Other staff members have reported being spat at – and told they would catch the coronavirus.

The figures come as it was revealed hundreds of staff at the Cooperative would be wearing body-worn security cameras after a spike in violence during lockdown.

The supermarket has rolled out personal safety gadgets which will record when shoppers become abusive and violent.

Workers at more than 500 stores have been given the gizmos – which hang round staff members’ necks.

The cameras are worn by police officers across the country, but increasingly shops are equipping staff and guards with them.

There has been a 40 per cent increase in violence and abuse against shop workers since lockdown began, according to the Association of Convenience Stores.

More than 2,000 Co-Op staff members have been assaulted in the last year, shocking figures reveal.

Earlier this month, a shop worker was knocked unconscious at a store in Markfield, Leicestershire.

Other staff members have reported being spat at – and told they would catch the coronavirus.

Paul Taylor-Burr, who works in Crawley, West Sussex, tweeted that he was threatened with a screwdriver, a hammer and needles.

The Co-Op rolled out the body-worn cameras throughout July. The footage feeds back to a control centre based in Belfast and gets passed on to the police.

Daniel Orm, who heads up the Co-Op’s security team, said: ‘Being connected to them in a shop can really help colleagues feel a lot safer.

‘They can even talk to the shop and call the police in if things are looking a little tricky!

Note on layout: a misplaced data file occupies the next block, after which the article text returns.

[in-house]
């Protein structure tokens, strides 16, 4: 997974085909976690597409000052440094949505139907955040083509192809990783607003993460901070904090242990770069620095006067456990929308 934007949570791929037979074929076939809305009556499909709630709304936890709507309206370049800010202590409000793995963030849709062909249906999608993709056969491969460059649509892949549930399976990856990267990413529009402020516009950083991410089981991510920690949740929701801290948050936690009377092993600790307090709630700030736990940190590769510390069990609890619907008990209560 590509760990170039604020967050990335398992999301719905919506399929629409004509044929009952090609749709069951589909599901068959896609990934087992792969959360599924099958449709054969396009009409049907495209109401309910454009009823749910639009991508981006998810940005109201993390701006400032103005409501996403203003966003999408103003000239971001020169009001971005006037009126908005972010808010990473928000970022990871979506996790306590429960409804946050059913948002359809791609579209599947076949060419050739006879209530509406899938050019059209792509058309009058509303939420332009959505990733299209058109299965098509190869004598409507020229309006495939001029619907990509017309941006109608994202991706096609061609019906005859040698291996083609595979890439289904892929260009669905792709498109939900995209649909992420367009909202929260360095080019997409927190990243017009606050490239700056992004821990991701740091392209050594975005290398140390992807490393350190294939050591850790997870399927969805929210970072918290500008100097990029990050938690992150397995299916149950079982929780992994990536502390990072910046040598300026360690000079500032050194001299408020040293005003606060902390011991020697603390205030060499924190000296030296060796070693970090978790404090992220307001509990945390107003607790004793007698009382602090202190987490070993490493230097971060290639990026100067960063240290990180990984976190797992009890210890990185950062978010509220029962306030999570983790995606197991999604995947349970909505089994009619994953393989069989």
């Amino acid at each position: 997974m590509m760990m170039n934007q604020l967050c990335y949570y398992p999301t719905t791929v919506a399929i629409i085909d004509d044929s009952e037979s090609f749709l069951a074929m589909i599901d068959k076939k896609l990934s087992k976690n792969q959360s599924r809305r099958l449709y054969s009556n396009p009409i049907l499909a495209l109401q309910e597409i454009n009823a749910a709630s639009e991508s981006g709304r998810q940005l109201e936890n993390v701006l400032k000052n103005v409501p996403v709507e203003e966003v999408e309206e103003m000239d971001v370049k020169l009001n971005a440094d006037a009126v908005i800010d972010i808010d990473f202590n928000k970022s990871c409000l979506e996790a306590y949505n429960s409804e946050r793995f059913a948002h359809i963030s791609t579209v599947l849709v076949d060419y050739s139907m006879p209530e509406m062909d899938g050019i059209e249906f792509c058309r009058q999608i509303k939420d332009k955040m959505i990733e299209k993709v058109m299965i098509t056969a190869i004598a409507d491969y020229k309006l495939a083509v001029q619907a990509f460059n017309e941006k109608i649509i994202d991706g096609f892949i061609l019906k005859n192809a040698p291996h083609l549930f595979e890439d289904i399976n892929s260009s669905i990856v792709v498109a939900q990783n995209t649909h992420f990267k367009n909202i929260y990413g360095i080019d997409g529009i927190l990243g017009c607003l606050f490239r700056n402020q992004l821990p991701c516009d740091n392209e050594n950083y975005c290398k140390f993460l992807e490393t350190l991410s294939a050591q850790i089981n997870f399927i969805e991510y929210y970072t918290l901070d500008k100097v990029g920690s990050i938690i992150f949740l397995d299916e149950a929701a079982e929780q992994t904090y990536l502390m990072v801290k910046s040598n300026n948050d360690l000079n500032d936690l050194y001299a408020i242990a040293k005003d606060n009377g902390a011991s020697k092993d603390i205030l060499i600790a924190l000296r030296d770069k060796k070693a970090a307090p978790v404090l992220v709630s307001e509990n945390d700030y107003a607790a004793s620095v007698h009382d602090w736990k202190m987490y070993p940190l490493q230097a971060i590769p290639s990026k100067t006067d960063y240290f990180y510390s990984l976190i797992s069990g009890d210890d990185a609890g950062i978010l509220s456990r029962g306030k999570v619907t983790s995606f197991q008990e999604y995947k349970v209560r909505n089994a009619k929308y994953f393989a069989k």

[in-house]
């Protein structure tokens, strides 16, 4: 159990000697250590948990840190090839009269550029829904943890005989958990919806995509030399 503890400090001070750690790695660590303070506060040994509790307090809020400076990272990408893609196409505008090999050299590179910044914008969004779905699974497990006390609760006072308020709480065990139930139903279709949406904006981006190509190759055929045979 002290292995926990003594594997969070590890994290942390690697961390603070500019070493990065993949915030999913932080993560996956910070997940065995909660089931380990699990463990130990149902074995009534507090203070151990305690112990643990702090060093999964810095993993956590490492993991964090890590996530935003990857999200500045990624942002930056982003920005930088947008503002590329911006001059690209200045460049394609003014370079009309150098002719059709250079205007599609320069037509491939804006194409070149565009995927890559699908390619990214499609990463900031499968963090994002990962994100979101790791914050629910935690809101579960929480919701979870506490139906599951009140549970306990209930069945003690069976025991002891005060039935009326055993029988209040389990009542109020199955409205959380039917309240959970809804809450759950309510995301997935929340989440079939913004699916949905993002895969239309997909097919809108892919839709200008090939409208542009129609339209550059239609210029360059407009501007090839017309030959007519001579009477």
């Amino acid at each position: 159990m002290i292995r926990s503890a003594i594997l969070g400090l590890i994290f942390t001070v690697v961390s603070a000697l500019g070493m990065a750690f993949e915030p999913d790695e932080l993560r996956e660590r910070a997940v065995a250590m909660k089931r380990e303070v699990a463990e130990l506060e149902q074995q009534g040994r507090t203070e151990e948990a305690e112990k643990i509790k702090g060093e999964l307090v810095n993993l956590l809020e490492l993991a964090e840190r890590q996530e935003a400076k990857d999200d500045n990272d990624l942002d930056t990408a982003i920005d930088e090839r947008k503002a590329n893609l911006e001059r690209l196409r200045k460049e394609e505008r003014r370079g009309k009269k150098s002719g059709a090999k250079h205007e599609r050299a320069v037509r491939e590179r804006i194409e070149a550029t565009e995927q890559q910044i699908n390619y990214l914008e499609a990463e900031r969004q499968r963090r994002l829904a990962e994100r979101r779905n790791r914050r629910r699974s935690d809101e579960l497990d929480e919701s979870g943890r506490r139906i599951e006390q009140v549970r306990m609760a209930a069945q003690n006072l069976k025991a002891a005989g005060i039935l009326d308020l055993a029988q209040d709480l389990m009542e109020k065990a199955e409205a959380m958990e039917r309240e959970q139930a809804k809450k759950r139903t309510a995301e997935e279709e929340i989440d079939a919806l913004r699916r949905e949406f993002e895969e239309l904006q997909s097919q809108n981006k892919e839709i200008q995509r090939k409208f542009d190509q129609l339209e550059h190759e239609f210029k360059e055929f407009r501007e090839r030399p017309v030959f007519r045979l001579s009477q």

‘It’s also great for monitoring and building up a portfolio of evidence against repeat offenders.

‘We’re also helping roll out body cameras and personal safety devices to around 500 shops now too and it’s great to see them go down so well.

‘The personal safety devices also connect with our team in Belfast and we’re even just testing out getting a live feed from the body cams connected to them too.’

The Co-Op’s food chief executive Jo Whitfield said: ‘The safety of our colleagues in stores is something I worry about week in, week out.

‘I continue to see the horrific stories of incidents that are happening in our shops, as well as tuning into the news every morning to hear of yet another stabbing or violent incident happening on our streets.’

The figures come as it was revealed hundreds of staff at the Cooperative would be wearing body-worn security cameras after a spike in violence during lockdown

The supermarket has rolled out personal safety gadgets which will record when shoppers become abusive and violent

Co-Op staff members praised the new safety gizmos on social media. Roan Irving, a store manager in Edinburgh, said: ‘Body cameras installed, training complete and new system working in store.

‘Co-Op UK colleagues already feeling safer and more confident.’

Area manager Christine Fossey wrote: ‘Body cameras have gone done a treat in Delce store. Great feedback from Co-Op UK colleagues.’

The supermarket is not the first in the UK to give staff members the special safety technology.

Sainsbury’s introduced neck-worn security cameras earlier this year to prevent their staff being attacked at work.

They were introduced in ‘a small number of stores’ where safety measures were considered necessary.

Shoppers spotted them – with some saying they feel intrusive.